Native American dancer and father Patrick Little Wolf Brooks appeared to lose himself in the repetitive chant that accompanied the rhythmic pounding of the drum.

His bright yellow- and green-fringed garb shook and his headpiece feathers bobbed as he hopped and strutted before a gathering of onlookers outside of the Creative Alliance on Saturday in Southeast Baltimore during the annual Maryland Traditions Folklife Festival. Little Wolf Brooks dedicated the dance to his 7-year-old daughter, Cheyenne, a dance enthusiast.

"This is a way of honoring my ancestors," the 30-year-old Baltimore resident said after he finished his solo, a men's grass dance, which originated among tribes in states along the Northern Plains. He said the dance had been passed down in his family for more than 25 generations. "Every step we take as parents are for our kids. ... Dance isn't something we do. It's what we are."

Family traditions passed down from father to child became an unplanned theme of the folklife festival on the eve of Father's Day. Such father-daughter and father-son bonding through customs epitomizes the annual festival, according to Cliff Murphy, director of Maryland Traditions at the Maryland State Arts Council.

"There are fewer better ways of passing on traditions than by watching a family member," Murphy said. "When a person grows up in a tradition, they really come to embody that tradition. It's a beautiful thing to watch the passing on of these skills and knowledge."

The event, which organizers expected would attract more than the 3,000 people, showcased ethnic customs, family traditions and learned trades. The participants ranged from Little Wolf Brooks' dance group, Unwachi-Reh, to Gospel Shout Trombone performers. Many of the performers and craftsmen learned their skills from family members or were in the process of teaching a craft to their children.

Roberto Rivera, a 49-year-old biochemist from Walkersville, brought his 17-year-old son, Julian, to demonstrate the art of making a Puerto Rican cuatro, a 10-stringed instrument similar to the guitar. Rivera is a first-generation cuatro maker; he learned during an apprenticeship. His son, who will enter the University of Maryland, College Park as a freshman this fall, recently began to learn the craft from his father.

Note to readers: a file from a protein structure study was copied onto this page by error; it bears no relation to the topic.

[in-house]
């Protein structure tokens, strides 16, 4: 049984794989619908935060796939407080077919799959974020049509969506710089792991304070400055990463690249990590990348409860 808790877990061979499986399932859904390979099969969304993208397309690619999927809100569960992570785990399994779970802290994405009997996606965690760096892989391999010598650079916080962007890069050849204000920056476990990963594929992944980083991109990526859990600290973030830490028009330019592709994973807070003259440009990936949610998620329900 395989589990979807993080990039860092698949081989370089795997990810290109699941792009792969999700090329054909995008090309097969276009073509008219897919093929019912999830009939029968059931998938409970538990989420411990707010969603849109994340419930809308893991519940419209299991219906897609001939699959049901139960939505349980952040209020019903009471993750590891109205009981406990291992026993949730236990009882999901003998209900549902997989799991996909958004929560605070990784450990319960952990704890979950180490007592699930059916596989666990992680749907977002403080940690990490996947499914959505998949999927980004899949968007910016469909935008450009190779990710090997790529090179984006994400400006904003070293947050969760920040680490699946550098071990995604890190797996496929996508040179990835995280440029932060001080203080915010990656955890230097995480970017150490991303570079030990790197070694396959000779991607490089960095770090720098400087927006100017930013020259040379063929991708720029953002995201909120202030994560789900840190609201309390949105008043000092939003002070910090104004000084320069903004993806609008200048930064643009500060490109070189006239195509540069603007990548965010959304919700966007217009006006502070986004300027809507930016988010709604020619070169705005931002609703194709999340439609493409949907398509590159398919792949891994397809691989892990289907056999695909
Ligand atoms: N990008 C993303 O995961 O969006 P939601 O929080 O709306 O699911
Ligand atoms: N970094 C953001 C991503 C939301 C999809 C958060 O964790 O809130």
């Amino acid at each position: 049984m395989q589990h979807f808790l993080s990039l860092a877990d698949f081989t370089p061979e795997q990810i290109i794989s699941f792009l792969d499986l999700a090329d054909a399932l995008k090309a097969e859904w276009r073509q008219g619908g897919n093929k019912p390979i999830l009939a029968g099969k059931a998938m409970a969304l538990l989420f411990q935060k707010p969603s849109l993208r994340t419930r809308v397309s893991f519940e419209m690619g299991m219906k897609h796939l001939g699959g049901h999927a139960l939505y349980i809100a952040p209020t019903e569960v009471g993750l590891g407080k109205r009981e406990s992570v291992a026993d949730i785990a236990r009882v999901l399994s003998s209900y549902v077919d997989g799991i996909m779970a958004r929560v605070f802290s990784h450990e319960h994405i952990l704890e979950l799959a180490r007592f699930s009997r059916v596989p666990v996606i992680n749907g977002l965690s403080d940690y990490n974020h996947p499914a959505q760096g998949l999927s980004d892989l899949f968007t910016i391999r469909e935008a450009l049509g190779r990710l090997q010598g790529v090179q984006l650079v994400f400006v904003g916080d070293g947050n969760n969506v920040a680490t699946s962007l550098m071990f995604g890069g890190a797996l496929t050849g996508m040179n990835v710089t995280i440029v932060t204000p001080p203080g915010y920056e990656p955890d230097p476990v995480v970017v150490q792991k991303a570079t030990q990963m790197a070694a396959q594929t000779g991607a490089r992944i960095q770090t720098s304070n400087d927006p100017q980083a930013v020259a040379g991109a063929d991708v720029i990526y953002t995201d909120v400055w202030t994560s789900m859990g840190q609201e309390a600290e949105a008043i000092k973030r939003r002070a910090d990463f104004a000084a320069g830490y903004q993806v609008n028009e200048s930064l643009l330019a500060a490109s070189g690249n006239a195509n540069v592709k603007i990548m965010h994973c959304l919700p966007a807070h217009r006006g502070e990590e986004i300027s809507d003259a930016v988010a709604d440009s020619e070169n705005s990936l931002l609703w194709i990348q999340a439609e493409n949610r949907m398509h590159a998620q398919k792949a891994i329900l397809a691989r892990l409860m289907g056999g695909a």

"He's really excited that I've been helping him," Julian Rivera said.

Roberto Rivera said he used reverse psychology on his son to build interest in the craft, which can be time-consuming. Each cuatro takes an average of 120 hours to make.

"I started doing things he liked — like going to anime conventions with him," the father said, referring to the popular Japanese animation that interested his son. "All of a sudden he got interested in this."

In less than a year, Julian Rivera has nearly acquired the skills to be able to make the instrument on his own. "I'm getting there," he said as he sanded the exposed curve of the instrument.

Roberto Rivera said he plans to pass along the tradition of cuatro-making to any future grandchildren, even if his son loses interest in the craft. "I hope he'll teach them," he said. "But if he doesn't, I will."

Nearby, Bradley Wendler was busy pounding away at a hot metal rod. The blacksmith apprentice was making a wrought-iron leaf decoration, while his 3-year-old son, Brian, watched with delight.

"I think he likes it," the 27-year-old Baltimore resident said. "He knows that 'I build stuff' is how he puts it."

Wendler, who has worked for G. Krug & Son ironworks for about six years, said he hopes his son will follow in his footsteps.

"I'd like to see him do a hands-on trade," Wendler said, elevating his voice slightly to be heard over the chanting of another Native American dance performance. "My family has always done hands-on work. My father was a steelworker. My grandfather made prosthetics in World War II. It's always been instilled in me."